John Moore

29 March 1794–4 March 1859 (Age 64)
Pitt, North Carolina, United States

The Life Summary of John

When John Moore was born on 29 March 1794, in Pitt, North Carolina, United States, his father, William G Moore, was 43 and his mother, Annie Llewellyn, was 32. He married Penelope Hardee on 2 February 1819, in Pitt, North Carolina, United States. They were the parents of at least 8 sons and 8 daughters. He lived in Greenville, Pitt, North Carolina, United States in 1850. He died on 4 March 1859, at the age of 64, and was buried in Greenville, Pitt, North Carolina, United States.

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Family Time Line

John Moore
1794–1859
Penelope Hardee
1797–1870
Marriage: 2 February 1819
James Moore
1820–1848
William Moore
1822–1877
Oliver Moore
1823–1896
Elizabeth Moore
1824–1905
John Moore
1825–1825
Martha A " Patsy" Moore
1827–1894
John Moore
1828–1859
Penelope Moore
1830–1888
Warren Moore
1831–1868
Anice Or Annie Moore
1833–1918
Washington Moore
1834–1837
Sarah Anne Moore
1835–1901
Nancy Moore
1835–1915
Harriet Moore
1837–1917
Jane Moore
1838–1906
Roderick Rickey Moore
1841–1906

Spouse and Children

Children

(16)

+11 More Children

Parents and Siblings

Siblings

(10)

+5 More Children

World Events (8)

1799 · Gold Nuggets Found
Age 5
"In 1799, in Little Meadow Creak located in Cabarrus County, North Carolina a large yellow """"rock"""" was found by Conrad Reed. A few years later it was determined that the """"rock"""" was a gold nugget."
1800 · Movement to Washington D.C.
Age 6
While the growth of the new nation was exponential, the United States didn’t have permanent location to house the Government. The First capital was temporary in New York City but by the second term of George Washington the Capital moved to Philadelphia for the following 10 years. Ultimately during the Presidency of John Adams, the Capital found a permanent home in the District of Columbia.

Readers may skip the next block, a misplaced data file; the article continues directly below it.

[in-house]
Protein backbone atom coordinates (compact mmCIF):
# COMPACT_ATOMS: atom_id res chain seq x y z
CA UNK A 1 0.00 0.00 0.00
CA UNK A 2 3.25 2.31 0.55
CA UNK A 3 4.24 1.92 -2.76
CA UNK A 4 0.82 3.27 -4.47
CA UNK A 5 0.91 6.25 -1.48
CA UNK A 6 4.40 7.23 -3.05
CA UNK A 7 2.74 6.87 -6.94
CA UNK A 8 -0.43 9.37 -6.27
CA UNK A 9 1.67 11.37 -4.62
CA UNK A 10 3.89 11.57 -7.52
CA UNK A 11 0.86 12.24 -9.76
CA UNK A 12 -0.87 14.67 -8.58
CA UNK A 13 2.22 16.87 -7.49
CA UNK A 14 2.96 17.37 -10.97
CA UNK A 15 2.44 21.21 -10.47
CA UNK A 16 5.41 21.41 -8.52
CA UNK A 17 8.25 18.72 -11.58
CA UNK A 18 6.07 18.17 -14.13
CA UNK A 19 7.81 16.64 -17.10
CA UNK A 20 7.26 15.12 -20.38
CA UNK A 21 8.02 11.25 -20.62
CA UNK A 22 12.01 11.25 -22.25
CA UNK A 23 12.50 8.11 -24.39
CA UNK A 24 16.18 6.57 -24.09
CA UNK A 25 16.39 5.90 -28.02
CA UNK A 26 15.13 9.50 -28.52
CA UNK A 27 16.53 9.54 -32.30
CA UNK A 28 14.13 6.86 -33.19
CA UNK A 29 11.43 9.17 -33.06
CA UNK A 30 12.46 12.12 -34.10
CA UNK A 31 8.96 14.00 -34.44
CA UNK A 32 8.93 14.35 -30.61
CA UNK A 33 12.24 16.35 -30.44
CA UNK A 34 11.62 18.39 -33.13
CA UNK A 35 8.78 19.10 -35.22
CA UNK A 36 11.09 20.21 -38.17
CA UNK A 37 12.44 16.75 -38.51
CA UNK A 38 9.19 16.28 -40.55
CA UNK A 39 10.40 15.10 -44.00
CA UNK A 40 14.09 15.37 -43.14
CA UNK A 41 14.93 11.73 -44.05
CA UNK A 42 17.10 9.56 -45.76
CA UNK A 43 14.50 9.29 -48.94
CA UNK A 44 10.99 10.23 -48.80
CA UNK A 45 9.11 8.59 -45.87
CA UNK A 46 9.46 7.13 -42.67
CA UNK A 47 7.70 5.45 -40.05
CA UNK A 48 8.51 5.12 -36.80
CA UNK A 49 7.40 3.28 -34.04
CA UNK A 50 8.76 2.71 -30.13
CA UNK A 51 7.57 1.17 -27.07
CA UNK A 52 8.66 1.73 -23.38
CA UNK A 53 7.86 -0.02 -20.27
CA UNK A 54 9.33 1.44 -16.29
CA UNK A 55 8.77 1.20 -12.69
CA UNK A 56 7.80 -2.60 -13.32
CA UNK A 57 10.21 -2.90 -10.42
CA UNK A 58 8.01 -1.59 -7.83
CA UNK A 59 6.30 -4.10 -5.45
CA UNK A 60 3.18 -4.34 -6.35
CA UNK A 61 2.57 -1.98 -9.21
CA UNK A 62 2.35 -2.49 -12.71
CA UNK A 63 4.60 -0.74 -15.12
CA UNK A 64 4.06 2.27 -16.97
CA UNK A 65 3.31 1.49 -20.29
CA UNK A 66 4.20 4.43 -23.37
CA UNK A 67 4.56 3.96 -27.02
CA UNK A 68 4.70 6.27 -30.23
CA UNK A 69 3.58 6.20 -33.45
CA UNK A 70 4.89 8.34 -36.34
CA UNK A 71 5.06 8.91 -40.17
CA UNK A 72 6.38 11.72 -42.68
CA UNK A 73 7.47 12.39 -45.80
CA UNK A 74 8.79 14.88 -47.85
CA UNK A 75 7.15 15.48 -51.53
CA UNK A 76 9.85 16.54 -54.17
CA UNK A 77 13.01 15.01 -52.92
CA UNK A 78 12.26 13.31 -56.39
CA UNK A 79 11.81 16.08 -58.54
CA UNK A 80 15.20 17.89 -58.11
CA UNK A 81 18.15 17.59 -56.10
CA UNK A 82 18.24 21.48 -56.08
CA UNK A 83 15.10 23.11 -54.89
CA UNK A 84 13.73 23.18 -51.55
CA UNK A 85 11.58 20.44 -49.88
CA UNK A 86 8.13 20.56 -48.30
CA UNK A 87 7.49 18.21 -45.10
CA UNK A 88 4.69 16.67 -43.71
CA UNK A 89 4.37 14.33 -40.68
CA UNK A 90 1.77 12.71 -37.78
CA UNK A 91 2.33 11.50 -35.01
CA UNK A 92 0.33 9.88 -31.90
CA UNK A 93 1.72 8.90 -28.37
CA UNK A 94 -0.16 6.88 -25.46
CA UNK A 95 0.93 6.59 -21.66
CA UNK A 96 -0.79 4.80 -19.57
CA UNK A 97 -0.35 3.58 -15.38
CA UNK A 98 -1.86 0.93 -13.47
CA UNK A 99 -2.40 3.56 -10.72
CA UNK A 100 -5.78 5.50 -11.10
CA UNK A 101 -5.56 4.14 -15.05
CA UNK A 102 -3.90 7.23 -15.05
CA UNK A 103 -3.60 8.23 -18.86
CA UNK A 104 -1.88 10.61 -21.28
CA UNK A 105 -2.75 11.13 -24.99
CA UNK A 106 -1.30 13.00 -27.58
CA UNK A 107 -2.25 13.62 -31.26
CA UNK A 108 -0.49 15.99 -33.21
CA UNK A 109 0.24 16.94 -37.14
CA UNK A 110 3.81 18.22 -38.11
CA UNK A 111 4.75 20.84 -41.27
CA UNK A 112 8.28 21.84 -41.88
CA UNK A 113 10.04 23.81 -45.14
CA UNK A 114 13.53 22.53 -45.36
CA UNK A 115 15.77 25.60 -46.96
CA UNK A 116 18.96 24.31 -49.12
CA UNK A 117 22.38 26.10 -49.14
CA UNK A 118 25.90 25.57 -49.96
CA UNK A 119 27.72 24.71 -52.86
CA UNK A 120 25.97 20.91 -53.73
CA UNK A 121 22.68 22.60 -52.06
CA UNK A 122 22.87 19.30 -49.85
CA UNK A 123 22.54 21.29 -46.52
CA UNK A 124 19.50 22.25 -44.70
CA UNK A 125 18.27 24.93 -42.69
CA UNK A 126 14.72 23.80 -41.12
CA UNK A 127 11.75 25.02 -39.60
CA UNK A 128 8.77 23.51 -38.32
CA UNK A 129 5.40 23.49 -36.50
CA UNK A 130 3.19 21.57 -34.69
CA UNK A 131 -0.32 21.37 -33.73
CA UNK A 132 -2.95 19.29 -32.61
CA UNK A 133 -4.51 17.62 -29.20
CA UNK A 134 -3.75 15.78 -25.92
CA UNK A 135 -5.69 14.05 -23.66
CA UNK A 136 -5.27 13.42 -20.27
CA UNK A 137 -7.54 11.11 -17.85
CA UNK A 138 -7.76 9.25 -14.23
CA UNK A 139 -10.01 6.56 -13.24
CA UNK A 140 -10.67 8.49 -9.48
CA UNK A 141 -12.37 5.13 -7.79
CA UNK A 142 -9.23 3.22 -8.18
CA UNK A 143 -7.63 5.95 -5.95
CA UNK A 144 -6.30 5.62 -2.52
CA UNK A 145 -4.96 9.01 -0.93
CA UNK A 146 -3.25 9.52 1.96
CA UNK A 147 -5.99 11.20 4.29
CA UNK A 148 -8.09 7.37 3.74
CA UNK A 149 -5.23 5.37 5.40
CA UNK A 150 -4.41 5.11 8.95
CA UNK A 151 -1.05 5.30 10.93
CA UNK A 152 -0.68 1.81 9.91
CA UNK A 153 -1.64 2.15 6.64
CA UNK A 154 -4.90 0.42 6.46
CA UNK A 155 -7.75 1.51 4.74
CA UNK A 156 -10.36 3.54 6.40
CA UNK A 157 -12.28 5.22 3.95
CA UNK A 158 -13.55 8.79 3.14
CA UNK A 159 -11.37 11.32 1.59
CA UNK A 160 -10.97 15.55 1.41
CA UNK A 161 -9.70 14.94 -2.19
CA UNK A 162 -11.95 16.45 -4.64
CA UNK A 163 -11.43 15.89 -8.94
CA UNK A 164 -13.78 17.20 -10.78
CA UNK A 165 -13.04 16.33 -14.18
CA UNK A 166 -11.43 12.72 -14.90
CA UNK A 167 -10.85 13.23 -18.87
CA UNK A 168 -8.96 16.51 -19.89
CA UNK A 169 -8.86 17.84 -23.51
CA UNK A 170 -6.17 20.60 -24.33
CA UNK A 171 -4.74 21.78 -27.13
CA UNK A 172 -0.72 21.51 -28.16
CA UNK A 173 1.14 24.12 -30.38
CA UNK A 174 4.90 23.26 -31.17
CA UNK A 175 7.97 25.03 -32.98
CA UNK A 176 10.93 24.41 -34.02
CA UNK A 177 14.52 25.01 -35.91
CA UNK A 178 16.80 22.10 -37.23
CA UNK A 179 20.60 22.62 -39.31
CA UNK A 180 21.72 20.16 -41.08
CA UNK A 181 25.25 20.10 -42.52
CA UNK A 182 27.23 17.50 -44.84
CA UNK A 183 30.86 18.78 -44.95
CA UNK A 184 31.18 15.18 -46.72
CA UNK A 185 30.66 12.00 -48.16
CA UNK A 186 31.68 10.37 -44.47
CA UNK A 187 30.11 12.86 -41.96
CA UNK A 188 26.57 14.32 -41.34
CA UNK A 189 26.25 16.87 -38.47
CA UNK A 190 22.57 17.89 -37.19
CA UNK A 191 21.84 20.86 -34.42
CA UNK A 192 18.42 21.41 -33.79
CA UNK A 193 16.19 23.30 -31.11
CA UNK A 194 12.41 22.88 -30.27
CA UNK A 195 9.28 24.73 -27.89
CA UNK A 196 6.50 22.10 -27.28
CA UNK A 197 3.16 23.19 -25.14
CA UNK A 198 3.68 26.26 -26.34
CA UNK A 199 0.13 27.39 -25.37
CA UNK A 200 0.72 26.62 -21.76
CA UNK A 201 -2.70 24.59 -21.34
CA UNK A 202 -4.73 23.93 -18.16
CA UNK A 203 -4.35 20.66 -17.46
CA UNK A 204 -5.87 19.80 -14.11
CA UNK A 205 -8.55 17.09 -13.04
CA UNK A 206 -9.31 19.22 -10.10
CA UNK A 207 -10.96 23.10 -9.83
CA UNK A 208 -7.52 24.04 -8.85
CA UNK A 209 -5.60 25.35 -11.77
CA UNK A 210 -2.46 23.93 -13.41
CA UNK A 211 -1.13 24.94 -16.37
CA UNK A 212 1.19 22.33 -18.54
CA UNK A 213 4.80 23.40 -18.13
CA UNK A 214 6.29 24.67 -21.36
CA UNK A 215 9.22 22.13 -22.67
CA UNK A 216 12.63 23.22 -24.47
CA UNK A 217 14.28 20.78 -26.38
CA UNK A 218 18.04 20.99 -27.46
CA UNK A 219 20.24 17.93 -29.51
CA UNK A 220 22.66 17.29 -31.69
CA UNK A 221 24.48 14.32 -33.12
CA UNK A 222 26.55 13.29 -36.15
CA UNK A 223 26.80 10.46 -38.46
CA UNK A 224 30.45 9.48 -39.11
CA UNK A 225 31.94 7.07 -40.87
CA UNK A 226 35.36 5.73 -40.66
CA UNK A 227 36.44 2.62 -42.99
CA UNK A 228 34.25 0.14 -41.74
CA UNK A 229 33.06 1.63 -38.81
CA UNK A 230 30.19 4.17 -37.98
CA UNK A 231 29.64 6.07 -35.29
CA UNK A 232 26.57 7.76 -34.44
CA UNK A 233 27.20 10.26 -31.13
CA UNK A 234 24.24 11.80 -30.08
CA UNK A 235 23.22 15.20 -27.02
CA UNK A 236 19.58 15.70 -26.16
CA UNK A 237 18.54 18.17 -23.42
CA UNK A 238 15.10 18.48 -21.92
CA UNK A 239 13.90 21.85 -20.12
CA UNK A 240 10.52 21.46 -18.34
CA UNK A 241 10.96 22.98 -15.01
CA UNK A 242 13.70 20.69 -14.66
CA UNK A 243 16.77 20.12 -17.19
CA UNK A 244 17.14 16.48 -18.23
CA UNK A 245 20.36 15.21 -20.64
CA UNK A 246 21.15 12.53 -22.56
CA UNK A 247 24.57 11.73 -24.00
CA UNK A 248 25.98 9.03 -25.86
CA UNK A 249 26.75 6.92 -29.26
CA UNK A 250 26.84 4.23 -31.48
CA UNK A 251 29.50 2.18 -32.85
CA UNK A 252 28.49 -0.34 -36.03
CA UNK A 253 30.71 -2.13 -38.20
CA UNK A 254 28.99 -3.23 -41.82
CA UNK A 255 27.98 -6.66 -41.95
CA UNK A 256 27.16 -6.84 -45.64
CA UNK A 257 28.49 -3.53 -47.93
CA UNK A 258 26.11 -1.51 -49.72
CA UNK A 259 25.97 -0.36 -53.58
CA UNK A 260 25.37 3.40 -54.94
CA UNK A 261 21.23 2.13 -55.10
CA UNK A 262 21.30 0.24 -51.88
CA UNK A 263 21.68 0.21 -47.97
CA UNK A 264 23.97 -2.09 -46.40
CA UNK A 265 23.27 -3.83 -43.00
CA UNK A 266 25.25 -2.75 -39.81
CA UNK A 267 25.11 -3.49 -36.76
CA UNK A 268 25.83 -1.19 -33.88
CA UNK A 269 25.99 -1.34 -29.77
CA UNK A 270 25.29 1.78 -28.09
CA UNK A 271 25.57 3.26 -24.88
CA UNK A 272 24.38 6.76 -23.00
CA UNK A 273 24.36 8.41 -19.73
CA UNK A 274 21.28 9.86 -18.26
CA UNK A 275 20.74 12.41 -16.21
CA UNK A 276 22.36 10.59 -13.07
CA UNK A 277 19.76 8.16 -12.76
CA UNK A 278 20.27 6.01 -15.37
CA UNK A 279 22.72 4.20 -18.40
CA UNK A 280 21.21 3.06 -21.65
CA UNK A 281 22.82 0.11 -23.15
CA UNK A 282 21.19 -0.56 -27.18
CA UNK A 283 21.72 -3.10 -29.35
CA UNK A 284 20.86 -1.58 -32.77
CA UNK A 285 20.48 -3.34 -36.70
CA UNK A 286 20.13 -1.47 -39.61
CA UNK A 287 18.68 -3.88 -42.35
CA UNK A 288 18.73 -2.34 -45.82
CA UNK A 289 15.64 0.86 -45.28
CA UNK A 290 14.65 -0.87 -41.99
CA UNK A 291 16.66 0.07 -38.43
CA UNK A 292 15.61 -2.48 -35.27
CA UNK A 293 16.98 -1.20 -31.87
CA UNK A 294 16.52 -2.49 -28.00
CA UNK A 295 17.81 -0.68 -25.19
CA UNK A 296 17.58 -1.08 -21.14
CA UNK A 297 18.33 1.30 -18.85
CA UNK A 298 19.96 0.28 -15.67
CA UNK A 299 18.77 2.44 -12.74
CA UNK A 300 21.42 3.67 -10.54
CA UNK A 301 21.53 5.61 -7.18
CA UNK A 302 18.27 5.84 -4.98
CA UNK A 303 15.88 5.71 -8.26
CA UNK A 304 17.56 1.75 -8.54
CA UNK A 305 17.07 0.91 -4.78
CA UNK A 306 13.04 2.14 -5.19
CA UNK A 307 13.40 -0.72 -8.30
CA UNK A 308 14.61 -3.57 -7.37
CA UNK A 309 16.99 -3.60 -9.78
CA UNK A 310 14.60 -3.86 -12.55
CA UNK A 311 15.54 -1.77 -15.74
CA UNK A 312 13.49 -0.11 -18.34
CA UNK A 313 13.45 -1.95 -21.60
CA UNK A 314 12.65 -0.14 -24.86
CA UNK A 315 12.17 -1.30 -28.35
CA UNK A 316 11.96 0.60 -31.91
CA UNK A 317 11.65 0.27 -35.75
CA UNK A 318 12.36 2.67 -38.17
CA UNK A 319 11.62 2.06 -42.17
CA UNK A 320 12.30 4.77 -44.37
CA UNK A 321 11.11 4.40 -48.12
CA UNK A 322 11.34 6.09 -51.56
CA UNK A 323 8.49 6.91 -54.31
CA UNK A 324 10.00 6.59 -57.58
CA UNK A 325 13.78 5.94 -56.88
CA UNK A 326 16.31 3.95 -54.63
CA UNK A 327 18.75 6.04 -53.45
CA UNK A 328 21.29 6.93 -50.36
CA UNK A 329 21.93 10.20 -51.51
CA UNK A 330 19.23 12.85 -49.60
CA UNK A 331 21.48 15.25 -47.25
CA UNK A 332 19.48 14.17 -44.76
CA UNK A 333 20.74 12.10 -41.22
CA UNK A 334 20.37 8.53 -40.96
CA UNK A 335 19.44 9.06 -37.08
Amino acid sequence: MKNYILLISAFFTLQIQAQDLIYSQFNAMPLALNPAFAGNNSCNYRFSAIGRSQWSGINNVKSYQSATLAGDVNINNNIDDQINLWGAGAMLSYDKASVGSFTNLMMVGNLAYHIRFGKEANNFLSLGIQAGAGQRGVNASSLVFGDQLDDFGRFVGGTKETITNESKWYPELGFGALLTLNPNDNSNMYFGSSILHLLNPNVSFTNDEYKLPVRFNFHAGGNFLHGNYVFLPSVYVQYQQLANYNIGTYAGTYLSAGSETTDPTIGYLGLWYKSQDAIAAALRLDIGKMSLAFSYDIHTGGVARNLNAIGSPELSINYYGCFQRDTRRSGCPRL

1812
Age 18
War of 1812. U.S. declares war on Britain over British interference with American maritime shipping and westward expansion.

Name Meaning

1 English: from Middle English more ‘moor’, ‘marsh’, ‘fen’, ‘area of uncultivated land’ (Old English mōr), hence a topographic name for someone who lived in such a place or a habitational name from any of the various places named with this word, as for example Moore in Cheshire or More in Shropshire.2 English: from Old French more ‘Moor’ (Latin maurus). The Latin term denoted a native of northwestern Africa, but in medieval England the word came to be used informally as a nickname for any swarthy or dark-skinned person.3 English: from a personal name (Latin Maurus ‘Moor’). This name was borne by various early Christian saints. The personal name was introduced to England by the Normans, but it was never as popular in England as it was on the Continent.

Dictionary of American Family Names © Patrick Hanks 2003, 2006.

Possible Related Names

Muir
Maura
Mauro
Moor
Moores
Mooring
Moorman
Moors
More
Morel
Moreno
Moresco
Morey
Morin
Moring
Morrell
Morren
Morrin
Morris
Mort
Mower
Murzyn
Santomauro
Seymour

Sources (14)

  • John Moore, "United States Census, 1850"
  • John Moore in entry for Oliver Moore, "North Carolina, Historical Records Survey, Cemetery Inscription Card Index"
  • John Moore in entry for Washington Moore, "North Carolina, Historical Records Survey, Cemetery Inscription Card Index"

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